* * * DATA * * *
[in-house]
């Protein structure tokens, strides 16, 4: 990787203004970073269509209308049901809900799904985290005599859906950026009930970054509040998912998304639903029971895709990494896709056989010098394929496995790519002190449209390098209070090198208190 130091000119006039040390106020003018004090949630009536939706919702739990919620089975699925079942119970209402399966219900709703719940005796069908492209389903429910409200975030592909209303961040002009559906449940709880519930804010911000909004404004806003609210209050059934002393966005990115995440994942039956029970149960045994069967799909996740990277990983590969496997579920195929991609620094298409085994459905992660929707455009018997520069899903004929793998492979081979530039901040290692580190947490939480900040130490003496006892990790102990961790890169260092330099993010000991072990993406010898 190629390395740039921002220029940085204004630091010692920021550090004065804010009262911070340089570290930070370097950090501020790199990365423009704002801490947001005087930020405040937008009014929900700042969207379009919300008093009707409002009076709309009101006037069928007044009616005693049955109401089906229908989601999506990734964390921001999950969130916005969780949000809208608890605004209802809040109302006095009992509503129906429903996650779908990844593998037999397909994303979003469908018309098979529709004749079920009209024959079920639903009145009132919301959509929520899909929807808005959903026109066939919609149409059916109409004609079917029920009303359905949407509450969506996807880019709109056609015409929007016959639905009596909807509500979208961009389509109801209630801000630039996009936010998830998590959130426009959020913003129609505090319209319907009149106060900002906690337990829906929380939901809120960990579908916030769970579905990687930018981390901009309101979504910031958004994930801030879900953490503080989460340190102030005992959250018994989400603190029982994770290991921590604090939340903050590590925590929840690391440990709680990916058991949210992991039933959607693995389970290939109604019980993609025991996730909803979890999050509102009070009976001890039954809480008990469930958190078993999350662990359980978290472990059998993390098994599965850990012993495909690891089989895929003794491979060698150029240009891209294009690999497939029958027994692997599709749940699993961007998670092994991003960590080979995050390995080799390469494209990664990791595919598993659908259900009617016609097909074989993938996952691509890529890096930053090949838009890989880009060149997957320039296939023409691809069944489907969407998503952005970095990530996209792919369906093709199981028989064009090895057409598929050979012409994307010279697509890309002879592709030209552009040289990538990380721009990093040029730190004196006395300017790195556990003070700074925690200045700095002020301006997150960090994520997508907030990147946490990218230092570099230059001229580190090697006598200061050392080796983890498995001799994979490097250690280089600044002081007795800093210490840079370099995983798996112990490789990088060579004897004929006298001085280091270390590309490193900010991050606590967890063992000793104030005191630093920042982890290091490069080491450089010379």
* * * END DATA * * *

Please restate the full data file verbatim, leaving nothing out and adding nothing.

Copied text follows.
[in-house]
């Protein structure tokens, strides 16, 4: 990787203004970073269509209308049901809900799904985290005599859906950026009930970054509040998912998304639903029971895709990494896709056989010098394929496995790519002190449209390098209070090198208190 130091000119006039040390106020003018004090949630009536939706919702739990919620089975699925079942119970209402399966219900709703719940005796069908492209389903429910409200975030592909209303961040002009559906449940709880519930804010911000909004404004806003609210209050059934002393966005990115995440994942039956029970149960045994069967799909996740990277990983590969496997579920195929991609620094298409085994459905992660929707455009018997520069899903004929793998492979081979530039901040290692580190947490939480900040130490003496006892990790102990961790890169260092330099993010000991072990993406010898 190629390395740039921002220029940085204004630091010692920021550090004065804010009262911070340089570290930070370097950090501020790199990365423009704002801490947001005087930020405040937008009014929900700042969207379009919300008093009707409002009076709309009101006037069928007044009616005693049955109401089906229908989601999506990734964390921001999950969130916005969780949000809208608890605004209802809040109302006095009992509503129906429903996650779908990844593998037999397909994303979003469908018309098979529709004749079920009209024959079920639903009145009132919301959509929520899909929807808005959903026109066939919609149409059916109409004609079917029920009303359905949407509450969506996807880019709109056609015409929007016959639905009596909807509500979208961009389509109801209630801000630039996009936010998830998590959130426009959020913003129609505090319209319907009149106060900002906690337990829906929380939901809120960990579908916030769970579905990687930018981390901009309101979504910031958004994930801030879900953490503080989460340190102030005992959250018994989400603190029982994770290991921590604090939340903050590590925590929840690391440990709680990916058991949210992991039933959607693995389970290939109604019980993609025991996730909803979890999050509102009070009976001890039954809480008990469930958190078993999350662990359980978290472990059998993390098994599965850990012993495909690891089989895929003794491979060698150029240009891209294009690999497939029958027994692997599709749940699993961007998670092994991003960590080979995050390995080799390469494209990664990791595919598993659908259900009617016609097909074989993938996952691509890529890096930053090949838009890989880009060149997957320039296939023409691809069944489907969407998503952005970095990530996209792919369906093709199981028989064009090895057409598929050979012409994307010279697509890309002879592709030209552009040289990538990380721009990093040029730190004196006395300017790195556990003070700074925690200045700095002020301006997150960090994520997508907030990147946490990218230092570099230059001229580190090697006598200061050392080796983890498995001799994979490097250690280089600044002081007795800093210490840079370099995983798996112990490789990088060579004897004929006298001085280091270390590309490193900010991050606590967890063992000793104030005191630093920042982890290091490069080491450089010379």